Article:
Editorial: Weather wreaks havoc on Indiana farmers

By the beginning of June the nation had experienced the wettest 12-month period in recorded history with rainfall more than six inches above average. And farmers across the country were taking a hit.

A June 15 News-Sentinel.com editorial reported an average of 36.2 inches of rain fell on the lower 48 states during that period, surpassing 36 inches in a 12-month span for the first time in more than 120 years of keeping records.

Farmers were saying they had the longest delay in planting this spring they’ve ever seen and were still waiting for the fields to dry out enough to get to work. Eventually, they got out in the fields and planted what they could — some things dangerously late in the season.

Purdue University agriculture professor Michael Langemeier said at the time that planting corn after early June was a risk. Corn needs to be planted earlier than soybeans to reach maturity before fall frosts end the growing season. A Purdue analysis showed corn planted after June 10 could have a 20 percent lower yield.

And, sure enough, agriculture economist Chris Hurt, a Purdue professor, Monday projected a nearly 20 percent drop in revenue for Indiana’s corn and soybean crops this year. Hurt was among agricultural experts from Purdue at the Indiana State Fair Monday who said Indiana farmers face a risk that late-planted corn and soybeans won’t mature before the fall freeze.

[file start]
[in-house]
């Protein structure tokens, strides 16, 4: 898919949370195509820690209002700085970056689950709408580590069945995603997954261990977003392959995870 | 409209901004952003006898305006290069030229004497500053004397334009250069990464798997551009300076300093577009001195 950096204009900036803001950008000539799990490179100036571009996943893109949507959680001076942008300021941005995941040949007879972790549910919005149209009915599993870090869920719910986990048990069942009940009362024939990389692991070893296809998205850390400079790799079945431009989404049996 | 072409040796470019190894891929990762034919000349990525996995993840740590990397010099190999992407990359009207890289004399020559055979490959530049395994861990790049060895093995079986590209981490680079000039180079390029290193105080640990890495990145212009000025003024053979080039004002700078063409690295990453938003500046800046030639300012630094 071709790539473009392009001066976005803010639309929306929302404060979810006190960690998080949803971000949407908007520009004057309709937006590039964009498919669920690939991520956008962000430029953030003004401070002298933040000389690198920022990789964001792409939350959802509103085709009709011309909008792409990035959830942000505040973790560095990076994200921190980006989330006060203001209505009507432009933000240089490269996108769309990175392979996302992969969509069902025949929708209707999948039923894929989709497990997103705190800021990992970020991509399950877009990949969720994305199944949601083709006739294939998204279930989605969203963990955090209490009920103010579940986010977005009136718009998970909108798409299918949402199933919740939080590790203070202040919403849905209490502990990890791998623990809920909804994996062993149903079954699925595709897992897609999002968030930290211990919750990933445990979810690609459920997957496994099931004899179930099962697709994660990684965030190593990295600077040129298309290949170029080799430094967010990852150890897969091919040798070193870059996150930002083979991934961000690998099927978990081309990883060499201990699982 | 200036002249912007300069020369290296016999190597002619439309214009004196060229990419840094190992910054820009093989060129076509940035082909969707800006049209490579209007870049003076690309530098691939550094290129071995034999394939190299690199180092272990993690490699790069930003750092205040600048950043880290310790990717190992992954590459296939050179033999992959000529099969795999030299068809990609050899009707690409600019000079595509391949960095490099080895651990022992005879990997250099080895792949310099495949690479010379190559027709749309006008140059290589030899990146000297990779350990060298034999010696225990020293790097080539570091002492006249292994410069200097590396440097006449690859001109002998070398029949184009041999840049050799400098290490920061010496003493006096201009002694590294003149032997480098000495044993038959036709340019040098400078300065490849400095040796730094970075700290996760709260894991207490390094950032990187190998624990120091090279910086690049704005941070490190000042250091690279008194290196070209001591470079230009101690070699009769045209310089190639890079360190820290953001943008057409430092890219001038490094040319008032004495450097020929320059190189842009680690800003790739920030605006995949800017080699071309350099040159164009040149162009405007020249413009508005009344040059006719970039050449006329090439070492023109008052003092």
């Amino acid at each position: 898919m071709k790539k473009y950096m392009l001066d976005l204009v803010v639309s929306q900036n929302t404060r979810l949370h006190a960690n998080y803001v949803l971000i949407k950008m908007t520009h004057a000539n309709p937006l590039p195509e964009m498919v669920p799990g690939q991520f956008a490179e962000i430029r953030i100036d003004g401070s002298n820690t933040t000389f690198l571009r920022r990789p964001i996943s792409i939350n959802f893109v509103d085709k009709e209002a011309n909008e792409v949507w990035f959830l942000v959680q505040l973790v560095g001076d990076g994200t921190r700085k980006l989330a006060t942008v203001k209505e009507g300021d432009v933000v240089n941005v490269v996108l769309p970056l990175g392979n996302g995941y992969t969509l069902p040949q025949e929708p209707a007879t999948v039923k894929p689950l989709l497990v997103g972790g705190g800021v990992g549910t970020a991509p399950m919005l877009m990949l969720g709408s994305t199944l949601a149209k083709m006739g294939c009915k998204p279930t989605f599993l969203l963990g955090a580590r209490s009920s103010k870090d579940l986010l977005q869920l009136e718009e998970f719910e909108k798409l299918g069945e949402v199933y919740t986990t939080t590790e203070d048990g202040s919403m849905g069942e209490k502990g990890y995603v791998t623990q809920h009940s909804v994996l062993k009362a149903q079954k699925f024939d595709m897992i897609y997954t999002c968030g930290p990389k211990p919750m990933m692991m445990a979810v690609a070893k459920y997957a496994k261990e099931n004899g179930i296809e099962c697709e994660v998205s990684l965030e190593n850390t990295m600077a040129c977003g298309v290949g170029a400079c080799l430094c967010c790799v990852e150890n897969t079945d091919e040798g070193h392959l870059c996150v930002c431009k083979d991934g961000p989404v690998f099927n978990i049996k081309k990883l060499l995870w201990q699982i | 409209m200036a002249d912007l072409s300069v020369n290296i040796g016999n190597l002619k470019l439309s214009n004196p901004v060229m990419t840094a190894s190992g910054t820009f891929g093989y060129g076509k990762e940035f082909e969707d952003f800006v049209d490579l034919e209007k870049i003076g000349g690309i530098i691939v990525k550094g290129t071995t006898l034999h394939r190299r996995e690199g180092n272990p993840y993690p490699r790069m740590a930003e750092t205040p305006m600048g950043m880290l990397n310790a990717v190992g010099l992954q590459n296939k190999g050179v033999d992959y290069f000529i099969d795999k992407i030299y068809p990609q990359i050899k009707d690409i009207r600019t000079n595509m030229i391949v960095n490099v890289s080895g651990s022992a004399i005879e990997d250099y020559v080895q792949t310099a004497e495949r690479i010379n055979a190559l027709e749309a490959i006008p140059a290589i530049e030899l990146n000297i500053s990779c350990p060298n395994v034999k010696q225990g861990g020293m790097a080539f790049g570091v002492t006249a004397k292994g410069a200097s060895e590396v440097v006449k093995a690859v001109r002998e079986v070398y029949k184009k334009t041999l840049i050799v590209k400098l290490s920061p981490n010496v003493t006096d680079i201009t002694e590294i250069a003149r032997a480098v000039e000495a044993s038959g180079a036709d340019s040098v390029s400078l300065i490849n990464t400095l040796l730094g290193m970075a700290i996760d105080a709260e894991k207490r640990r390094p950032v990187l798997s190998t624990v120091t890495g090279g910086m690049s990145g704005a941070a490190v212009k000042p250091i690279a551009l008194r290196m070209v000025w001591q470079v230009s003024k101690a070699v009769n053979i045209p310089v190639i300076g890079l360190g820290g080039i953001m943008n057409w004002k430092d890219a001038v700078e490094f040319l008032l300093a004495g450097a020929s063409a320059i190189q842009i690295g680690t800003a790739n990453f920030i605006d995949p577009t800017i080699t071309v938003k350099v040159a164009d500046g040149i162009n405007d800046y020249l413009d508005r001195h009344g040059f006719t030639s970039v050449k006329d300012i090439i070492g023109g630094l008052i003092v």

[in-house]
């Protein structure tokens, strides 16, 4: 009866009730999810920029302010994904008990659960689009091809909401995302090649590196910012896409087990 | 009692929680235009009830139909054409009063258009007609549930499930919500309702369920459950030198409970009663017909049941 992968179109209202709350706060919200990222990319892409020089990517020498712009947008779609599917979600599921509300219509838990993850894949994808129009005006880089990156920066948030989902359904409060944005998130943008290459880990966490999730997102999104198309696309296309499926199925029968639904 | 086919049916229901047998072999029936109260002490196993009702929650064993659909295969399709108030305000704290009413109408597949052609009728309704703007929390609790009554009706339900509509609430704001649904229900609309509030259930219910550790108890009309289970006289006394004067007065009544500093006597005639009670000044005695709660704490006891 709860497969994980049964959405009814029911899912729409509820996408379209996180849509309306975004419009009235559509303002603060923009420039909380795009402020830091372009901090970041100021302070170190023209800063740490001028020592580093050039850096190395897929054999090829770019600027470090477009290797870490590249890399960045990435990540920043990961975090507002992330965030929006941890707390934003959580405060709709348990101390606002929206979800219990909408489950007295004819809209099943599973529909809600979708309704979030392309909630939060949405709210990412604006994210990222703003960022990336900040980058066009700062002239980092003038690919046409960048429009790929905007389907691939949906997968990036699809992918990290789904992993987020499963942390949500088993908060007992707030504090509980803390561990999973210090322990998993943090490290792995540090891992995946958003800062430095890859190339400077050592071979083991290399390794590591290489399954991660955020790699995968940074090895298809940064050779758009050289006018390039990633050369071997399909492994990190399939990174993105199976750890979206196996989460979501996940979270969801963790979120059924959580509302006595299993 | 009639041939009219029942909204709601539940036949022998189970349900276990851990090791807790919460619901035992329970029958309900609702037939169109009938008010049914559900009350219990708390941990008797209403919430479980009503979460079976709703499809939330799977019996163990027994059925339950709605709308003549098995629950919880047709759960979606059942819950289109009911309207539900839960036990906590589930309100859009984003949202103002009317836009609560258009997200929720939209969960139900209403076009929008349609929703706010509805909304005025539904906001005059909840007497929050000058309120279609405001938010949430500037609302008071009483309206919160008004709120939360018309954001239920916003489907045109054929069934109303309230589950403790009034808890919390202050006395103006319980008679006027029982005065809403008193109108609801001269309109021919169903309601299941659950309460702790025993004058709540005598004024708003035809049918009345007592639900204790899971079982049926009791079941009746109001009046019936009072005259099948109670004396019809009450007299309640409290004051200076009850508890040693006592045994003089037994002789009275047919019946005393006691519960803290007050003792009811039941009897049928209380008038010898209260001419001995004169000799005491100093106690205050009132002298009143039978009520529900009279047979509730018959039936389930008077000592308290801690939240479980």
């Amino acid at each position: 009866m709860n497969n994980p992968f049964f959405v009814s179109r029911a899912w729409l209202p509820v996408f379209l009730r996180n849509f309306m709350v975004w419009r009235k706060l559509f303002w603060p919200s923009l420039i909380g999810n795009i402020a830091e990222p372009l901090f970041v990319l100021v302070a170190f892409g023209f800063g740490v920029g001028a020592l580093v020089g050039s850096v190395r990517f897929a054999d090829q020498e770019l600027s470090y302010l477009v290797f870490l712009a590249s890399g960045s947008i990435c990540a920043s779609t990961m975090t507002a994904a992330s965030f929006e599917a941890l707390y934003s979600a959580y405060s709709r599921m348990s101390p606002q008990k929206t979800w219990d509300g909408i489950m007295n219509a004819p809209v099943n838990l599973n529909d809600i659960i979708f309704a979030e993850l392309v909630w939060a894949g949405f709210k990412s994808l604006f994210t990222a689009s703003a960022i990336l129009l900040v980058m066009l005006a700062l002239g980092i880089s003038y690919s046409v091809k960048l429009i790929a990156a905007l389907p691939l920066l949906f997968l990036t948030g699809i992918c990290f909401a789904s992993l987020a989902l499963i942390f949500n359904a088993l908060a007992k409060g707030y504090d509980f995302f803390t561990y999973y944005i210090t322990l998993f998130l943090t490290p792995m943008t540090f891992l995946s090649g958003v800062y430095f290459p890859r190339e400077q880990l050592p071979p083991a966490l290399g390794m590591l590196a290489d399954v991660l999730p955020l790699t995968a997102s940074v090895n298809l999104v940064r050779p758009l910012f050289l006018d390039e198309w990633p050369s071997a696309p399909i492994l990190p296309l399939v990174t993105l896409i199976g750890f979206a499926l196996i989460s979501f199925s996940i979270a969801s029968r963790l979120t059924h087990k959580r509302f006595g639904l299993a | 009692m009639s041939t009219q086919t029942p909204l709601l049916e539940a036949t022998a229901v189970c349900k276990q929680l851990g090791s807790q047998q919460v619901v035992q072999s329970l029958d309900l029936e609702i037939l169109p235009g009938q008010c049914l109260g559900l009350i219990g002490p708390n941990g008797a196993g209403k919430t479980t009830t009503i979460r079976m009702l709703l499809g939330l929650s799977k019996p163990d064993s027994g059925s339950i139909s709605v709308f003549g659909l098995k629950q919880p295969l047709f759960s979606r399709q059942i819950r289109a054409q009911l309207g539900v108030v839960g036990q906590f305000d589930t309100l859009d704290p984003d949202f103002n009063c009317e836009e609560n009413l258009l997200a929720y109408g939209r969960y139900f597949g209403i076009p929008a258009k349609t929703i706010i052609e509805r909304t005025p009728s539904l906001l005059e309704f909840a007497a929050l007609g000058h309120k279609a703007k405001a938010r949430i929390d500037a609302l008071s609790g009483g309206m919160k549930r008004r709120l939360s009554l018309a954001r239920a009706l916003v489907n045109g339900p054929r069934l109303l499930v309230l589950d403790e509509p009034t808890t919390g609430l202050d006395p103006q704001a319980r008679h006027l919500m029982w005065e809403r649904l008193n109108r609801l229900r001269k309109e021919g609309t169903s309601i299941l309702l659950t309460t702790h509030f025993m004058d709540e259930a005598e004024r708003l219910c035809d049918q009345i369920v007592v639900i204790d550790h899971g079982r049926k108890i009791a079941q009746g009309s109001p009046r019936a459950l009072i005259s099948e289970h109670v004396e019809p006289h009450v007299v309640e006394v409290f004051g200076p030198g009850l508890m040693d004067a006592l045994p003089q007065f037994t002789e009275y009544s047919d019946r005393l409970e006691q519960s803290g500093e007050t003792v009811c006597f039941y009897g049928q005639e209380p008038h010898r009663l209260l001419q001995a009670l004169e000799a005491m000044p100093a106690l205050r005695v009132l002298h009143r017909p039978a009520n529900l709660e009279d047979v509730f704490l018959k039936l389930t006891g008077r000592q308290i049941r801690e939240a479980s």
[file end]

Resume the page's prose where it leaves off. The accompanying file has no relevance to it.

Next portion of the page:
Hurt said in an Associated Press story that the endless spring rainfall, followed by a long summer dry spell and the ongoing U.S. trade fight with China, could lead to a $1.3 billion drop in revenue for Indiana’s corn and soybean crops from last year’s $6.8 billion.

Hurt told Eric Pfeiffer of hoosieragtoday.com on Monday corn prices for the 2019 U.S. crop would likely be the same as last year’s at $3.60 per bushel — “No change in price.” He predicted, likewise, that the 2019 price for soybeans would be no better than the 2018 price as well — $8.50 per bushel.

“So, it’s going to be very discouraging to our Indiana farmers,” Hurt said, “who think they have, and many will have, lower yields and to have basically no help from the price side.”

Numbers released Monday by the U.S. Department of Agriculture confirmed the seriousness of the situation — the weather has made this year the worst planting season on record.

Heavy rainfall and flooding contributed to keeping more than 19.4 million acres of crops from being planted across the U.S., according to a synopsis of the USDA report in the South Bend Tribune, including a decline in corn, soybeans and wheat in the Midwest.

The USDA reported those 19.4 million acres were an increase of nearly 17.5 million prevented plant acres from this time last year and the highest number reported since the USDA began releasing the report in 2007.

The Tribune reported that Indiana farmers were prevented from planting more than 945,071 acres that normally would be planted with crops, including 708,746 acres of corn and 231,161 acres of soybeans.

“Agricultural producers across the country are facing significant challenges and tough decisions on their farms and ranches,” USDA Under Secretary for Farm Production and Conservation Bill Northey said in a news release. “We know these are challenging times for farmers, and we have worked to improve flexibility of our programs to assist producers prevented from planting.”

That’s good, if it’s true, because our Indiana farmers need all the help they can get.